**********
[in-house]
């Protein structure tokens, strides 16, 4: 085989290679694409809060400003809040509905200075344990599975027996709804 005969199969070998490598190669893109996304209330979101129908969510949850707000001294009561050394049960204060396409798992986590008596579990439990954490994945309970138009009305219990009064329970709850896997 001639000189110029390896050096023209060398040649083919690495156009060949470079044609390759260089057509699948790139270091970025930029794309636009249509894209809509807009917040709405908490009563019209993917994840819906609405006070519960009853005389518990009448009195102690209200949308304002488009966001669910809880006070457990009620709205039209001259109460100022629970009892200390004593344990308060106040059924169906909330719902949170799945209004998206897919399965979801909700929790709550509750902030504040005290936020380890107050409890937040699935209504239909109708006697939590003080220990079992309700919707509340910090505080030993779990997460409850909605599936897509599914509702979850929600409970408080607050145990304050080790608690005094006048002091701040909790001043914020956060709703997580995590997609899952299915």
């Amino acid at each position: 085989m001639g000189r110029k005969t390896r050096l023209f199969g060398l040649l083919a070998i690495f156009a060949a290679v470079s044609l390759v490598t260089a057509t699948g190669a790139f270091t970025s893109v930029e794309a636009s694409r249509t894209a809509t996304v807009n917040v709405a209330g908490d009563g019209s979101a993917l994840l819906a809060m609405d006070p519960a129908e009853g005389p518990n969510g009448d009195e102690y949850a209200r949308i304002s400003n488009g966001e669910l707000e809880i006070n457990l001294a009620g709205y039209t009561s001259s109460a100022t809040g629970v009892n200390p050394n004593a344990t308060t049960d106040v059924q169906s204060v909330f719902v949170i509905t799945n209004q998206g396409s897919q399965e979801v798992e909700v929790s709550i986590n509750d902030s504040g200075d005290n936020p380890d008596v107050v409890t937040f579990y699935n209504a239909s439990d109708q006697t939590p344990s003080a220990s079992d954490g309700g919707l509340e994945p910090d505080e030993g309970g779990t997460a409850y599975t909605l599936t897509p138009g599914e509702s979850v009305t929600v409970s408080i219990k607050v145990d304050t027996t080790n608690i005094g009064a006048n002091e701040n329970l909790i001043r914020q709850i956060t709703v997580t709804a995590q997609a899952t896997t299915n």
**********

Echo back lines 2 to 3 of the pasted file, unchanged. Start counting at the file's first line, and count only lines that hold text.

């Protein structure tokens, strides 16, 4: 085989290679694409809060400003809040509905200075344990599975027996709804 005969199969070998490598190669893109996304209330979101129908969510949850707000001294009561050394049960204060396409798992986590008596579990439990954490994945309970138009009305219990009064329970709850896997 001639000189110029390896050096023209060398040649083919690495156009060949470079044609390759260089057509699948790139270091970025930029794309636009249509894209809509807009917040709405908490009563019209993917994840819906609405006070519960009853005389518990009448009195102690209200949308304002488009966001669910809880006070457990009620709205039209001259109460100022629970009892200390004593344990308060106040059924169906909330719902949170799945209004998206897919399965979801909700929790709550509750902030504040005290936020380890107050409890937040699935209504239909109708006697939590003080220990079992309700919707509340910090505080030993779990997460409850909605599936897509599914509702979850929600409970408080607050145990304050080790608690005094006048002091701040909790001043914020956060709703997580995590997609899952299915």
């Amino acid at each position: 085989m001639g000189r110029k005969t390896r050096l023209f199969g060398l040649l083919a070998i690495f156009a060949a290679v470079s044609l390759v490598t260089a057509t699948g190669a790139f270091t970025s893109v930029e794309a636009s694409r249509t894209a809509t996304v807009n917040v709405a209330g908490d009563g019209s979101a993917l994840l819906a809060m609405d006070p519960a129908e009853g005389p518990n969510g009448d009195e102690y949850a209200r949308i304002s400003n488009g966001e669910l707000e809880i006070n457990l001294a009620g709205y039209t009561s001259s109460a100022t809040g629970v009892n200390p050394n004593a344990t308060t049960d106040v059924q169906s204060v909330f719902v949170i509905t799945n209004q998206g396409s897919q399965e979801v798992e909700v929790s709550i986590n509750d902030s504040g200075d005290n936020p380890d008596v107050v409890t937040f579990y699935n209504a239909s439990d109708q006697t939590p344990s003080a220990s079992d954490g309700g919707l509340e994945p910090d505080e030993g309970g779990t997460a409850y599975t909605l599936t897509p138009g599914e509702s979850v009305t929600v409970s408080i219990k607050v145990d304050t027996t080790n608690i005094g009064a006048n002091e701040n329970l909790i001043r914020q709850i956060t709703v997580t709804a995590q997609a899952t896997t299915n």